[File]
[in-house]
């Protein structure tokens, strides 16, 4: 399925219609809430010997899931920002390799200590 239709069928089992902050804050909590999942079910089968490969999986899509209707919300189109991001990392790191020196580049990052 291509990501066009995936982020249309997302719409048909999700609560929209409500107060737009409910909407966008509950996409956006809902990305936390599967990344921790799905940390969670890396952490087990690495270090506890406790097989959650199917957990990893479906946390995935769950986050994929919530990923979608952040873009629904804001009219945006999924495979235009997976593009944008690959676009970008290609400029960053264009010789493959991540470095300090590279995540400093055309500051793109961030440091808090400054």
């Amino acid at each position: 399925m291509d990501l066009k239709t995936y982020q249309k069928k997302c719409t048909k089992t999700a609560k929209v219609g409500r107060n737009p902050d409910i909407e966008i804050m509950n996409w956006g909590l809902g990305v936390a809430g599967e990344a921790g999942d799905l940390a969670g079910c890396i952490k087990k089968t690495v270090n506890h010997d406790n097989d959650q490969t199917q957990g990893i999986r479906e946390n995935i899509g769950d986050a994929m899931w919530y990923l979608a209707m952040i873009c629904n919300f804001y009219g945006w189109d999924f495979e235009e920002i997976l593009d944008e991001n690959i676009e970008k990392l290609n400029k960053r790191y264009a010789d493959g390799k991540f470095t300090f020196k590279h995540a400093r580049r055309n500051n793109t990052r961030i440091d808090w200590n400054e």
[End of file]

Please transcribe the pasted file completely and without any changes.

[in-house]
């Protein structure tokens, strides 16, 4: 399925219609809430010997899931920002390799200590 239709069928089992902050804050909590999942079910089968490969999986899509209707919300189109991001990392790191020196580049990052 291509990501066009995936982020249309997302719409048909999700609560929209409500107060737009409910909407966008509950996409956006809902990305936390599967990344921790799905940390969670890396952490087990690495270090506890406790097989959650199917957990990893479906946390995935769950986050994929919530990923979608952040873009629904804001009219945006999924495979235009997976593009944008690959676009970008290609400029960053264009010789493959991540470095300090590279995540400093055309500051793109961030440091808090400054």
């Amino acid at each position: 399925m291509d990501l066009k239709t995936y982020q249309k069928k997302c719409t048909k089992t999700a609560k929209v219609g409500r107060n737009p902050d409910i909407e966008i804050m509950n996409w956006g909590l809902g990305v936390a809430g599967e990344a921790g999942d799905l940390a969670g079910c890396i952490k087990k089968t690495v270090n506890h010997d406790n097989d959650q490969t199917q957990g990893i999986r479906e946390n995935i899509g769950d986050a994929m899931w919530y990923l979608a209707m952040i873009c629904n919300f804001y009219g945006w189109d999924f495979e235009e920002i997976l593009d944008e991001n690959i676009e970008k990392l290609n400029k960053r790191y264009a010789d493959g390799k991540f470095t300090f020196k590279h995540a400093r580049r055309n500051n793109t990052r961030i440091d808090w200590n400054e």